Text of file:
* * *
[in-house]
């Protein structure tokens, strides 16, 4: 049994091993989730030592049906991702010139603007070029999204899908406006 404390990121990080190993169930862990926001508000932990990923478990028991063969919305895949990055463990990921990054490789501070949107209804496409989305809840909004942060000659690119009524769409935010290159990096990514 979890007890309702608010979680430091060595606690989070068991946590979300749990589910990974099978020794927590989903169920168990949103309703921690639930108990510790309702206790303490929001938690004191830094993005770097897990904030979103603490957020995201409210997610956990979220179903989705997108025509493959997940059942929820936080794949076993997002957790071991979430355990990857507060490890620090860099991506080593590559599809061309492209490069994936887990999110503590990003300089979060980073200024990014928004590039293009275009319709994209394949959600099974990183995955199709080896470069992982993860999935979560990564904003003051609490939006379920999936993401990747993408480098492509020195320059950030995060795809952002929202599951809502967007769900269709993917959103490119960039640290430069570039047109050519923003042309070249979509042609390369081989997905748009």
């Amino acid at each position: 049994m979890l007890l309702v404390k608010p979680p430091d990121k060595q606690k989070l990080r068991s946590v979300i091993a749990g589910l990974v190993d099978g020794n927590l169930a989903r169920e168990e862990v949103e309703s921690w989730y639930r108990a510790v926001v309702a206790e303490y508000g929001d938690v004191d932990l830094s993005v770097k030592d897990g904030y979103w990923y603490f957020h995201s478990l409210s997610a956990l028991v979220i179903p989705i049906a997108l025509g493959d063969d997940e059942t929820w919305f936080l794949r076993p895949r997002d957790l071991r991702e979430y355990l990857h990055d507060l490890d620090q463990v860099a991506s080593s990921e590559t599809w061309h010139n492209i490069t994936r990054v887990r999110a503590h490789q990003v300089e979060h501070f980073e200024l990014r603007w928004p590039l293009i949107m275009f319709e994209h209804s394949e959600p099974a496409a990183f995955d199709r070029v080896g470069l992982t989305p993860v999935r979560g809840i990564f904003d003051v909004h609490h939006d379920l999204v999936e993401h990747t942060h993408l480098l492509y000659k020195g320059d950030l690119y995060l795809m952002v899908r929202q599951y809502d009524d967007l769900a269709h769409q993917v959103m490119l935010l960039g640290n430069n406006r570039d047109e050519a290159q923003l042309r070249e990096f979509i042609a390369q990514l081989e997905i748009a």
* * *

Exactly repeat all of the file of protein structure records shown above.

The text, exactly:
[in-house]
């Protein structure tokens, strides 16, 4: 049994091993989730030592049906991702010139603007070029999204899908406006 404390990121990080190993169930862990926001508000932990990923478990028991063969919305895949990055463990990921990054490789501070949107209804496409989305809840909004942060000659690119009524769409935010290159990096990514 979890007890309702608010979680430091060595606690989070068991946590979300749990589910990974099978020794927590989903169920168990949103309703921690639930108990510790309702206790303490929001938690004191830094993005770097897990904030979103603490957020995201409210997610956990979220179903989705997108025509493959997940059942929820936080794949076993997002957790071991979430355990990857507060490890620090860099991506080593590559599809061309492209490069994936887990999110503590990003300089979060980073200024990014928004590039293009275009319709994209394949959600099974990183995955199709080896470069992982993860999935979560990564904003003051609490939006379920999936993401990747993408480098492509020195320059950030995060795809952002929202599951809502967007769900269709993917959103490119960039640290430069570039047109050519923003042309070249979509042609390369081989997905748009």
């Amino acid at each position: 049994m979890l007890l309702v404390k608010p979680p430091d990121k060595q606690k989070l990080r068991s946590v979300i091993a749990g589910l990974v190993d099978g020794n927590l169930a989903r169920e168990e862990v949103e309703s921690w989730y639930r108990a510790v926001v309702a206790e303490y508000g929001d938690v004191d932990l830094s993005v770097k030592d897990g904030y979103w990923y603490f957020h995201s478990l409210s997610a956990l028991v979220i179903p989705i049906a997108l025509g493959d063969d997940e059942t929820w919305f936080l794949r076993p895949r997002d957790l071991r991702e979430y355990l990857h990055d507060l490890d620090q463990v860099a991506s080593s990921e590559t599809w061309h010139n492209i490069t994936r990054v887990r999110a503590h490789q990003v300089e979060h501070f980073e200024l990014r603007w928004p590039l293009i949107m275009f319709e994209h209804s394949e959600p099974a496409a990183f995955d199709r070029v080896g470069l992982t989305p993860v999935r979560g809840i990564f904003d003051v909004h609490h939006d379920l999204v999936e993401h990747t942060h993408l480098l492509y000659k020195g320059d950030l690119y995060l795809m952002v899908r929202q599951y809502d009524d967007l769900a269709h769409q993917v959103m490119l935010l960039g640290n430069n406006r570039d047109e050519a290159q923003l042309r070249e990096f979509i042609a390369q990514l081989e997905i748009a």